FIVE KINDS OF IMMORTALITY
CULTURAL PHENOMENON: CASE STUDY
Keywords:immortality, finitude, justice, moral pessimism and optimism, good life, Faustian individual, digital media, personal authenticity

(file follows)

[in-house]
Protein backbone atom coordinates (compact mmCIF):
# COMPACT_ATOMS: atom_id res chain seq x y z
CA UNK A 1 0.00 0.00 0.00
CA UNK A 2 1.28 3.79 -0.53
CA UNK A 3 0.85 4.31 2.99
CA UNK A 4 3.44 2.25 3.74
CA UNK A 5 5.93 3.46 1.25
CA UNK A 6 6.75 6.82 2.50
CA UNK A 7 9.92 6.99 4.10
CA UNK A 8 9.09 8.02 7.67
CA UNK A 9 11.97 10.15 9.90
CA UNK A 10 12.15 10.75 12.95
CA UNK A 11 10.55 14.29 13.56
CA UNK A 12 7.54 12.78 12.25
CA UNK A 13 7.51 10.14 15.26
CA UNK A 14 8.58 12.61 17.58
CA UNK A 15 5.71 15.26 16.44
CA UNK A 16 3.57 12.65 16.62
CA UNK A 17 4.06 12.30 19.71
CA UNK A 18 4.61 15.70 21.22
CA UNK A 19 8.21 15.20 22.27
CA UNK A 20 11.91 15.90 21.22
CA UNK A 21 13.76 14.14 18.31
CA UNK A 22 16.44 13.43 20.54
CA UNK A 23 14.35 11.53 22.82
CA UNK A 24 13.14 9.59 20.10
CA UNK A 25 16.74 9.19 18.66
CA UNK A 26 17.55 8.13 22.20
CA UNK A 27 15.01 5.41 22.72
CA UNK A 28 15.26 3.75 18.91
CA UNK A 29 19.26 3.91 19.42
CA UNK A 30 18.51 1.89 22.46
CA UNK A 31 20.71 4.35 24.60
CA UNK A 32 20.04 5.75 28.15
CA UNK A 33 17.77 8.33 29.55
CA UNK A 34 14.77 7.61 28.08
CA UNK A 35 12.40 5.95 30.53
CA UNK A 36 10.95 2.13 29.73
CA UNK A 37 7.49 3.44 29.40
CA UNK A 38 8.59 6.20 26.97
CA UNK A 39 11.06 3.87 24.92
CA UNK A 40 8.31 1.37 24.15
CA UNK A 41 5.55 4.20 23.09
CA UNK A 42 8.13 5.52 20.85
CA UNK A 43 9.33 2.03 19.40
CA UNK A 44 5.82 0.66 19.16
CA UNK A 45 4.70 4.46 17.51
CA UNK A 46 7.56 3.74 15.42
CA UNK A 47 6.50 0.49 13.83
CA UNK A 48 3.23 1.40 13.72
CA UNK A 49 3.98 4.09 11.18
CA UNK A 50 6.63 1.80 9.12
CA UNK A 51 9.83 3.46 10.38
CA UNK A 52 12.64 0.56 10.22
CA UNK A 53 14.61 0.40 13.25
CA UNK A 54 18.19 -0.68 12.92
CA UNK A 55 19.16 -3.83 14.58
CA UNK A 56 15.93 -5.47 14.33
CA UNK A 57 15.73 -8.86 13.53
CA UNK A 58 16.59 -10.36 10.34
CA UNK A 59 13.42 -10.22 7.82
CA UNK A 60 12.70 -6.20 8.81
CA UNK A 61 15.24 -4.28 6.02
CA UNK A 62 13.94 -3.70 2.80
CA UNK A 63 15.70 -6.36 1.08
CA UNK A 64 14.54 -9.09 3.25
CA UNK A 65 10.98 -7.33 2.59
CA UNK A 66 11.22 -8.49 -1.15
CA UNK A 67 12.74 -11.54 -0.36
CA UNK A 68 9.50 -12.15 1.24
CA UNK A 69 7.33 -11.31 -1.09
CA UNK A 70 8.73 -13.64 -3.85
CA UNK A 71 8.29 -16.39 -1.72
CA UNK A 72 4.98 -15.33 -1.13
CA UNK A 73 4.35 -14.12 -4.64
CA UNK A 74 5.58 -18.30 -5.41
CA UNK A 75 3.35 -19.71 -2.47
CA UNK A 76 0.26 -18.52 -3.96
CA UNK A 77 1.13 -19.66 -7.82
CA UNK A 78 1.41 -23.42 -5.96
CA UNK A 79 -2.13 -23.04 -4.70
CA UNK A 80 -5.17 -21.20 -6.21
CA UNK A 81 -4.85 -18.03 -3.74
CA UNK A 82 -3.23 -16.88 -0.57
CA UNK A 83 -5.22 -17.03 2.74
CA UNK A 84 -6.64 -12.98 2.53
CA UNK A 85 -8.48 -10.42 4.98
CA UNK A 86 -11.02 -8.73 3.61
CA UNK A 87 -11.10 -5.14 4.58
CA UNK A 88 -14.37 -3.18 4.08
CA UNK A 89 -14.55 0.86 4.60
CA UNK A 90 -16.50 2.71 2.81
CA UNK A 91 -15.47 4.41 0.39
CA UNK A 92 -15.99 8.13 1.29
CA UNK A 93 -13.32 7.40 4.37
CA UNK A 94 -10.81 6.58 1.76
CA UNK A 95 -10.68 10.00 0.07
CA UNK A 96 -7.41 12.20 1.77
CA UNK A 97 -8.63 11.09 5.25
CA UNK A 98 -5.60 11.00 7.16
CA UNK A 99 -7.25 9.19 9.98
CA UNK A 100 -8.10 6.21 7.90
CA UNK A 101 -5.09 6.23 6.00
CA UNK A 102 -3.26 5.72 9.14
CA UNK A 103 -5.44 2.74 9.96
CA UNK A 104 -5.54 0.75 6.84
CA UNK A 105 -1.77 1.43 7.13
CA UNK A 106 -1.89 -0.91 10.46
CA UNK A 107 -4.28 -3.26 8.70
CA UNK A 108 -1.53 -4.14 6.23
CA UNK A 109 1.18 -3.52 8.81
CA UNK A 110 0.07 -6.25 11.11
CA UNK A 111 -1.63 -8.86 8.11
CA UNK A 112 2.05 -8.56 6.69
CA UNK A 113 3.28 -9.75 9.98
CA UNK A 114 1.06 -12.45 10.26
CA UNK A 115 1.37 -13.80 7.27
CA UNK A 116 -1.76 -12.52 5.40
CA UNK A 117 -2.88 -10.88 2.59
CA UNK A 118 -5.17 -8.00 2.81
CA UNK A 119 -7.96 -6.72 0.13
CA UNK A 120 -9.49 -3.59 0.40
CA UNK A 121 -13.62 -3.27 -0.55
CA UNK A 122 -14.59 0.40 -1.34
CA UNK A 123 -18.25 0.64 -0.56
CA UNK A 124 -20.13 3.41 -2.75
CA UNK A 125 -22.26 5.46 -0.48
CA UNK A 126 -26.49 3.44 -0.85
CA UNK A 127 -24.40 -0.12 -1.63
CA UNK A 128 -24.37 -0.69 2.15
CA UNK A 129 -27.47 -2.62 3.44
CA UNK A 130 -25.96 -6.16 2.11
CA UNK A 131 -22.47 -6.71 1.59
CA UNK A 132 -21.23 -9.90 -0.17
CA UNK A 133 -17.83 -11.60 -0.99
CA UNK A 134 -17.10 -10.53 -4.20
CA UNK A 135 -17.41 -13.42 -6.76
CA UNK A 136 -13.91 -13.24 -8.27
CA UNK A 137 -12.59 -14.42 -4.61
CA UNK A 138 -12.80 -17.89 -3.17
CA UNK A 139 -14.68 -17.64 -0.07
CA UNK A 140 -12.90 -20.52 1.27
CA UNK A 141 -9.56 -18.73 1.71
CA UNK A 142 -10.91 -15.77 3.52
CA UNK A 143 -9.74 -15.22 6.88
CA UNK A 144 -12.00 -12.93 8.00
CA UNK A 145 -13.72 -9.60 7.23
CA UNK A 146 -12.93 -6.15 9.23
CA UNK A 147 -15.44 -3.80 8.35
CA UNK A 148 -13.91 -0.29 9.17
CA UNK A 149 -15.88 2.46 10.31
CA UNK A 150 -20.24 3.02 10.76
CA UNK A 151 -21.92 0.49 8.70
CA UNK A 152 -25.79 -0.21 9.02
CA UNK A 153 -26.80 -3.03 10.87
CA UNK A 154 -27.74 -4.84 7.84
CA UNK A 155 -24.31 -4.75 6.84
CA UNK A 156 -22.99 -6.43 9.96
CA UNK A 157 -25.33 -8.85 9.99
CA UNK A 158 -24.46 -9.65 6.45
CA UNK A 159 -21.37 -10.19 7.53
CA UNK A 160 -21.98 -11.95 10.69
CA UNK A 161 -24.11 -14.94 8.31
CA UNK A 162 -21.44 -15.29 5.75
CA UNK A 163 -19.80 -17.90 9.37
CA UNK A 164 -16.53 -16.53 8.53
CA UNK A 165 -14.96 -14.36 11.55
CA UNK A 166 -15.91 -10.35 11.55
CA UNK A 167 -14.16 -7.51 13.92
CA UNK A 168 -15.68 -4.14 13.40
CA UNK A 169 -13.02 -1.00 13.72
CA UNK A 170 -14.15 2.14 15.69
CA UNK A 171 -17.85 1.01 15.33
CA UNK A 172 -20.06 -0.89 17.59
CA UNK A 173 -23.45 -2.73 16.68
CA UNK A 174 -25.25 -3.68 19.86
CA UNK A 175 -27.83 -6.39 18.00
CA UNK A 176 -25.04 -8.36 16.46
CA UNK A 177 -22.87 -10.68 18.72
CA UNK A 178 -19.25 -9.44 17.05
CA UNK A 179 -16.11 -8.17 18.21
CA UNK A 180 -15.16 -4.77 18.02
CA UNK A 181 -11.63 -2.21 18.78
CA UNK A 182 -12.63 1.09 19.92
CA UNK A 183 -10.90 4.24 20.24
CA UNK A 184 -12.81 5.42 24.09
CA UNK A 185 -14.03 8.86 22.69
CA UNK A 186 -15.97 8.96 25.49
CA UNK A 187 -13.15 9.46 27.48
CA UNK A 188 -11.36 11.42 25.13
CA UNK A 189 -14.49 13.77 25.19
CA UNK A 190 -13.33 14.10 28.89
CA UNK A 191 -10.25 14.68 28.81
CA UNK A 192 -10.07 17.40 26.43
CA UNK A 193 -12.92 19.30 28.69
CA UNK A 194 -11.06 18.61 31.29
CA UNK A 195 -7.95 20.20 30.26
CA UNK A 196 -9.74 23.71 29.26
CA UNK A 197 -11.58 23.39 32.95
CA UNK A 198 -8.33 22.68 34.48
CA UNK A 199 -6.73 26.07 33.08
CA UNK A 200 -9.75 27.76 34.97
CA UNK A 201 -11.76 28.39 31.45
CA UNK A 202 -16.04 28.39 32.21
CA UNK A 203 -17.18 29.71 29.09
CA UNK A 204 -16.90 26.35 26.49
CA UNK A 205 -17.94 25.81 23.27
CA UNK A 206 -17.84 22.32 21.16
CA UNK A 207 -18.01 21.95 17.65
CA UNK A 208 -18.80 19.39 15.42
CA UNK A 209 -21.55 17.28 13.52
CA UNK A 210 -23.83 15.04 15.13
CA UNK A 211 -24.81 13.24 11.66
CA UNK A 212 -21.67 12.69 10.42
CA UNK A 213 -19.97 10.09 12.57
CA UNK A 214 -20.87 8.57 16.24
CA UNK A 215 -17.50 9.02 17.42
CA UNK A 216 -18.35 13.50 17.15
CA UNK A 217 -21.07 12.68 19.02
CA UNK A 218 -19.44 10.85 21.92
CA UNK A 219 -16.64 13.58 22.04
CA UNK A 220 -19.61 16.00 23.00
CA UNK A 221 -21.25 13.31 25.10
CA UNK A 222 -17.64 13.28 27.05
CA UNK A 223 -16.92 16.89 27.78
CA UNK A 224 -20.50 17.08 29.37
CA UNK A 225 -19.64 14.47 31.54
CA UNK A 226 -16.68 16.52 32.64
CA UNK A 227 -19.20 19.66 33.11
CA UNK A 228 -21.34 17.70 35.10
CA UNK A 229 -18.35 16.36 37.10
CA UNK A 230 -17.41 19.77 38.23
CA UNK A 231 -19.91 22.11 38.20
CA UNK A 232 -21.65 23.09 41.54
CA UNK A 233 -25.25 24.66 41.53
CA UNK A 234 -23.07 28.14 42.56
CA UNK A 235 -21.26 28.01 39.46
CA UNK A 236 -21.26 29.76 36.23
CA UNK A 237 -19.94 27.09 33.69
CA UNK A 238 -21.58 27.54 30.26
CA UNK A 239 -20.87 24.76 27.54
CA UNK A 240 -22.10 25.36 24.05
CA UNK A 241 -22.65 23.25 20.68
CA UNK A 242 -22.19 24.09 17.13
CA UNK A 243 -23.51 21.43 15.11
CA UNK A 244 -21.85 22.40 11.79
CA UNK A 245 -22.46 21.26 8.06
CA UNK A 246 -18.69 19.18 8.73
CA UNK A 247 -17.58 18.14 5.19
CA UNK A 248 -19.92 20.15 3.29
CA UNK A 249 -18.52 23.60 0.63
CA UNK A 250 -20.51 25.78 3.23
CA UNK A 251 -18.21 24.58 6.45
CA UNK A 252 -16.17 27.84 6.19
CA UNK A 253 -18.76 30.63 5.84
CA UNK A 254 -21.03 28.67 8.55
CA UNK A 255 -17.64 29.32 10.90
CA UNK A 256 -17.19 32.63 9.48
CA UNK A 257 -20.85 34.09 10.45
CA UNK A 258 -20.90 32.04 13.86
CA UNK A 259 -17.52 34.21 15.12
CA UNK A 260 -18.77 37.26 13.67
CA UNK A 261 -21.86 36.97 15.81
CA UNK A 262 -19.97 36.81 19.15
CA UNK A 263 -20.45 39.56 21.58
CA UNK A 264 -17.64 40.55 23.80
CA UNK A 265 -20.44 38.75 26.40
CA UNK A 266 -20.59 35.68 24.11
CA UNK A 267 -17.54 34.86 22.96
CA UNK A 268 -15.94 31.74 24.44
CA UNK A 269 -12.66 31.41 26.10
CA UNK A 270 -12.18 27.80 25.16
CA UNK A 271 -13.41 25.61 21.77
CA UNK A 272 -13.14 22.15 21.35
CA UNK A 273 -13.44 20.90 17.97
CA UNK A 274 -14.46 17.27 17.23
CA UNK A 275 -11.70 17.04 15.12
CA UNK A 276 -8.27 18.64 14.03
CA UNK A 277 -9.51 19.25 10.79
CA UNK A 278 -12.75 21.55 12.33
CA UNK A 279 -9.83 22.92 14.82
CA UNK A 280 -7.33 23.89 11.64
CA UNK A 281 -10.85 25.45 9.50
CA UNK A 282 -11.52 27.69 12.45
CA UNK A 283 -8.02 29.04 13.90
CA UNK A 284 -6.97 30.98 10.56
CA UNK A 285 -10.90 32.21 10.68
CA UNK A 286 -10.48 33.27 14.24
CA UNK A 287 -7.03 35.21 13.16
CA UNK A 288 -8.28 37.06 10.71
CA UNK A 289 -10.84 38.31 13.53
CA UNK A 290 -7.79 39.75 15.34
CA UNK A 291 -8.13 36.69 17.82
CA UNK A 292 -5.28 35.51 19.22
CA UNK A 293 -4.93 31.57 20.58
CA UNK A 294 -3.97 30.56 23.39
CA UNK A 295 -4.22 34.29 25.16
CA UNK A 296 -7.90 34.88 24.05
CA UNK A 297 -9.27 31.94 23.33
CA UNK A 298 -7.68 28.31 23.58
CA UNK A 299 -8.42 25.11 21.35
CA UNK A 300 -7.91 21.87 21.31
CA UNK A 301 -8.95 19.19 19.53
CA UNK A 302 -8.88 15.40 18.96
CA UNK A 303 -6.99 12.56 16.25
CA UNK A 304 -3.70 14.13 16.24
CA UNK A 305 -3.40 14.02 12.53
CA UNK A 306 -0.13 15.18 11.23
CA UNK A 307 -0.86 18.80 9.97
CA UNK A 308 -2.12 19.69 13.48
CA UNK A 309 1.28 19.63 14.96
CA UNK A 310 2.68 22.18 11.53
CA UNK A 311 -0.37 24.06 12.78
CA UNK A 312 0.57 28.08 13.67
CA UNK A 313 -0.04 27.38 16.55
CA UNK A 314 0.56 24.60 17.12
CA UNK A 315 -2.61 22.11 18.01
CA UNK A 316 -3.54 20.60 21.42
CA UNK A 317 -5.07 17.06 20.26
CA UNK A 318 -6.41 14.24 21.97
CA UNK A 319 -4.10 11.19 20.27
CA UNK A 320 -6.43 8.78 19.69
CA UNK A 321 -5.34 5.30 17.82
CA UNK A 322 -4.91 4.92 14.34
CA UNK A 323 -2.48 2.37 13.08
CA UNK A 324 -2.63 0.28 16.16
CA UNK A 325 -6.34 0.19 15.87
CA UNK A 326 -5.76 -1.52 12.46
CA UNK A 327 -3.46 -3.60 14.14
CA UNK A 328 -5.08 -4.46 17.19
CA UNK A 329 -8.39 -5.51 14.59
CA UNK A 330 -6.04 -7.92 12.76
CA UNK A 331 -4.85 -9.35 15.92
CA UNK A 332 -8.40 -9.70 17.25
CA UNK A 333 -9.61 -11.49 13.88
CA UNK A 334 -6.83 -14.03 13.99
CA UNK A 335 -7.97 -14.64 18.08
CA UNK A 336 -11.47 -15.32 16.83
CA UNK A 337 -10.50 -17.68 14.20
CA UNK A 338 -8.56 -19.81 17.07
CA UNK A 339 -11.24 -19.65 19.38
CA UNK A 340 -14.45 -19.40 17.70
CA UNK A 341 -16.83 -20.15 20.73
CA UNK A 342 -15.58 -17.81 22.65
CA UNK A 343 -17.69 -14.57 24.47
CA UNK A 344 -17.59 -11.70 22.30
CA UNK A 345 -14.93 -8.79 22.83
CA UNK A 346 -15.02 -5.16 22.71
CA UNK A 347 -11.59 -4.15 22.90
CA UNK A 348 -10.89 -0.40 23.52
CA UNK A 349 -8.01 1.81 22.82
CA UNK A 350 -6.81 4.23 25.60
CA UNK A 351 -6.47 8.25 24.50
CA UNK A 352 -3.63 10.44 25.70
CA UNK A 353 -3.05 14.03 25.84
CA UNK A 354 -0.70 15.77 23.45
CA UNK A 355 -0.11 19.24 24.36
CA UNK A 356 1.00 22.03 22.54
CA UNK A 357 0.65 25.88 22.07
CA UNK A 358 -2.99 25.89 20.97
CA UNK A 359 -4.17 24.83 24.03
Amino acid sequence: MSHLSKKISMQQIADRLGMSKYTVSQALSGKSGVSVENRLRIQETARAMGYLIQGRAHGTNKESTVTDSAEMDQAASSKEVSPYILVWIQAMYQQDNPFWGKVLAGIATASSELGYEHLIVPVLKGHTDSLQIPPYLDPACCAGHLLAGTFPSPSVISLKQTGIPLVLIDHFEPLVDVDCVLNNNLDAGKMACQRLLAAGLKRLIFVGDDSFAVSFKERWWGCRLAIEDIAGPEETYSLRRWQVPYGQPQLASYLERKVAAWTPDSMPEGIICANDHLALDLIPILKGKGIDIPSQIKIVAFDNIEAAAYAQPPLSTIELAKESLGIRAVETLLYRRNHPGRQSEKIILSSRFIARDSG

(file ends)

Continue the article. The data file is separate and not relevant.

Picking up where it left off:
The author develops the idea that ancient Greek philosophy begins with attempts of the first theorists, especially Plato, to prove the immortality of the soul. For them, this meant, above all things, justifying that a person cannot escape moral responsibility or punishment for his wrongdoings. The author compares this kind of immortality, or this theory of immortality, to the ancient Greek concept of earthly immortality of the name. If a Greek had not achieved his glory in the creative realm of freedom (in politics, war, sports, knowledge, and arts), he did not get beyond the limits of his bodily existence. The first kind of immortality is also discussed in terms of Pla to’s moral pessimism, while the second kind of immortality is discussed in terms of moral optimism. Both kinds are considered in terms of the philosophical response to the question of a good and happy life. The third kind of immortality is defined by the author as Faustian immortality in the Modern Age. The concept of this kind of immortality is explained in terms of the Faus- tian individual, that is, based on J. W. Goethe’s idea of self-realization of personality through the activities of their native community. This kind of immortality is contrasted with the concept of escapist immortality, described by Russian artists, especially A. S. Pushkin and M. A. Bulgakov, as the greatest achievement of a modern creative person in the conditions of social unfreedom. Lastly, the concept of medial immortality is defined as a postmodern idea that the desired uniqueness of a personality is affirmed by its social acknowledgment via contemporary digital communication means, that is, medial means. The author’s main text contains important references to the Additions placed after the main text. To understand the dialogic nature of the research, Additions should be read alongside the main text, rather than after it.
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